Our Lady of the Pillar, Chartres Cathedral (Chartres)

Our Lady of the Pillar

Mary is our help, ready to intercede for us in the midst of our joys and sorrows. Since around the year 1500, this statue has served as the focal point of pilgrims’ prayers asking the intercession of the Blessed Virgin Mary.


Our Lady under ground

This is the historical origin of the devotion, in this location, to Our Lady. The statue here recalls the early Christians who venerated Mary on this site, replacing the ancient pagan worship. The wealthy and the poor – pilgrims of so many times and places – have prayed here, including kings of France and saints (among them Vincent de Paul, Francis de Sales, Basil Moreau, and Mother Mary of the Seven Dolors).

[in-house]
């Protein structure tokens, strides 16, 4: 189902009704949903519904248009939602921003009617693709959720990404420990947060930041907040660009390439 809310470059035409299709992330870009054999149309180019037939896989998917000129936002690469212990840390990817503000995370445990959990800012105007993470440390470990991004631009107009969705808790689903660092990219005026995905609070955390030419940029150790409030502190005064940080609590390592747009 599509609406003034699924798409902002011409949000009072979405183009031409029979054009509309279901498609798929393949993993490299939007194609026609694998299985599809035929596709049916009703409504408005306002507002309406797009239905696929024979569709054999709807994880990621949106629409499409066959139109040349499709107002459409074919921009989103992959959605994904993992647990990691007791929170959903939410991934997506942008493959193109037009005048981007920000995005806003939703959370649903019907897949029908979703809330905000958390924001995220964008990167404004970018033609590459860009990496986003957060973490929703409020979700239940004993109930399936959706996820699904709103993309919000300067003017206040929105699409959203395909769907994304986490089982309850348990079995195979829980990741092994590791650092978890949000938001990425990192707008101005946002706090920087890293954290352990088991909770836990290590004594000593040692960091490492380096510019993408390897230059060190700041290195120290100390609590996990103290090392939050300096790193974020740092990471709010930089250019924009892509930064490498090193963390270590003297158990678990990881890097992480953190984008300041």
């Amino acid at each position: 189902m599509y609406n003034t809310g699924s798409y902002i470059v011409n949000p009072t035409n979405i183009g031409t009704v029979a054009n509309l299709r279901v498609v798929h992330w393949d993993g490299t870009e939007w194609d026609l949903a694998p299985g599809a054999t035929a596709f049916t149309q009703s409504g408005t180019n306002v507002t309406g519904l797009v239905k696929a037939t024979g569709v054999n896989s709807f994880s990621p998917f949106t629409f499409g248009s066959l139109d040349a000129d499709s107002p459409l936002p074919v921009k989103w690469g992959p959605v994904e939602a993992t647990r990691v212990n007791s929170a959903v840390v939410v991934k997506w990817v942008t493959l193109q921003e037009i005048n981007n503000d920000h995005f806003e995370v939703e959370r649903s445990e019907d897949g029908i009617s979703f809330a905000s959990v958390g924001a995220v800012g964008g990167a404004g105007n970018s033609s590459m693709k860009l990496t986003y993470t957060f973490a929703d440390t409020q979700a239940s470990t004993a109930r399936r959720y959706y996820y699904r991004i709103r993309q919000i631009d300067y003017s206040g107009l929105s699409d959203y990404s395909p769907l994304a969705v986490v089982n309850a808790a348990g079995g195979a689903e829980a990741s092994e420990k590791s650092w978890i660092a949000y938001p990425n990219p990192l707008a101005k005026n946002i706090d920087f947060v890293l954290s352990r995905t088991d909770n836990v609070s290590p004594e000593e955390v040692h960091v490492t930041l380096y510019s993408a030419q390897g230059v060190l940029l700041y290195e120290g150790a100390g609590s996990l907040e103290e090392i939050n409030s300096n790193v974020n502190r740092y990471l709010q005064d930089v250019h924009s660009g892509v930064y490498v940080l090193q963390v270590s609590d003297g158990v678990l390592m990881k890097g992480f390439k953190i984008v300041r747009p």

Our Lady of the Beautiful Glass

One of the most beautiful works of art is also the focus of fervent prayer. The blue of in-oxidized cobalt does not fail to fascinate. On the book, which holds Jesus, is written, “Every valley shall be exalted.” Around the Virgin, a breathtaking theological presentation: a tabernacle expressing the presence of the divine, an image of the Church, Woman of the Apocalypse, object of celestial praise. At her feet, scenes from the banquet of Cana where she addresses humanity: “Do whatever he tells you”. Our Lady of the Beautiful Glass, perhaps because of her inspiring transcendence, appears in the writings of numerous authors, including Proust, Malraux, Claudel, Gide, Zweig, Hugo, and Rilke.